Microsoft Office Tutorials and References
In Depth Information
Manipulating Inserted Pictures (and Other Graphics)
1. After opening the desired application window and switching back to Word,
click to position the insertion point where you want to insert the picture.
2. Click the Insert tab, and then click Screenshot in the Illustrations group. The
gallery of Available Windows to shoot appears as shown in Figure 9.40.
FIGURE 9.40
Insert a picture of another open Offi ce window in the current document.
3. Click the window to shoot. A picture of the window appears at the insertion point.
If you want to crop the screen when you insert it, close all open office windows except the current Word document
and the one you want to insert. (Or, you can switch to the application that you want to take a screen shot of and
then switch to Word; the key is the application you want to shoot has to be the last one that was active before you
switched to Word.) Choose Insert
Screenshot, and then click Screen Clipping below the gallery. Drag on the shaded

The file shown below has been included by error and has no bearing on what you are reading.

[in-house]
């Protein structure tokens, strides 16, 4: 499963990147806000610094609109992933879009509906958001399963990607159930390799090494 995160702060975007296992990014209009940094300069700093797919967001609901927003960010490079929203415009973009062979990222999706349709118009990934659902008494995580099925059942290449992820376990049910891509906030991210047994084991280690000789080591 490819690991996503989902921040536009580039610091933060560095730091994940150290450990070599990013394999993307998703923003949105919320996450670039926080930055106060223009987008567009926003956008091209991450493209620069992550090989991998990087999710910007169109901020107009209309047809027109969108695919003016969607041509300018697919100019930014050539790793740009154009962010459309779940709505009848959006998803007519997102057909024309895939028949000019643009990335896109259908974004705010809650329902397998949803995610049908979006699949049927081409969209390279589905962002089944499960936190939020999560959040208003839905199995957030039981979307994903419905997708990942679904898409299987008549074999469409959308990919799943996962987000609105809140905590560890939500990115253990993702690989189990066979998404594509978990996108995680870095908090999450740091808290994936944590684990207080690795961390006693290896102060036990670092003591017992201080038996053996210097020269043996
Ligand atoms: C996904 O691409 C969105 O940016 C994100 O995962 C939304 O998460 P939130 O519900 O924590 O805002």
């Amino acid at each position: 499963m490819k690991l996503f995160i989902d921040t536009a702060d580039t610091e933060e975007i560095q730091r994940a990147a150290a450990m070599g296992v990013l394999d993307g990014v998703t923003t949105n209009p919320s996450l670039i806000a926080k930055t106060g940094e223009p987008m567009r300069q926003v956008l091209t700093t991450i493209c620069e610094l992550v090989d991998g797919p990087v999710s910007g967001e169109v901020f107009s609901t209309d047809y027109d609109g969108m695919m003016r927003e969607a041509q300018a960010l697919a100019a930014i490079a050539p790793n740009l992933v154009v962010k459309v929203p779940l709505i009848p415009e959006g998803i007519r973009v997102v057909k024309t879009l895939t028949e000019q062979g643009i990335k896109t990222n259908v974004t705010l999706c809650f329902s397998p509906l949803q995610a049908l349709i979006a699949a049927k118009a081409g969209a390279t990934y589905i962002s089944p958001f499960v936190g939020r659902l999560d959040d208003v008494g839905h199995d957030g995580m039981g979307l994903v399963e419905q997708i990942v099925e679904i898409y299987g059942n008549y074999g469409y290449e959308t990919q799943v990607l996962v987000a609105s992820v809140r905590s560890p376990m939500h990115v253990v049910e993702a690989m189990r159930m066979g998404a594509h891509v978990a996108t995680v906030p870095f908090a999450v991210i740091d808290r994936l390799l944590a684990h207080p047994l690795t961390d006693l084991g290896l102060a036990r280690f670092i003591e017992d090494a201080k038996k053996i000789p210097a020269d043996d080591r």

version of the window that appears to specify what portion will appear in Word. Or you can crop the screen shot after
inserting it into Word as described later in this chapter.
9
Manipulating Inserted Pictures (and Other Graphics)
After you insert a picture or other graphic into the document, you can use a plethora of
tools in Word 2013 to position, style, and otherwise work with the image to integrate it
into your document in the most attractive way possible. For example, this section covers
the various text wrapping options and their implications.
Controlling picture positioning
Wrapping is the term used to classify the various ways in which pictures (as well as other
graphics) appear relative to the text in a Word document. It helps to understand that a
 
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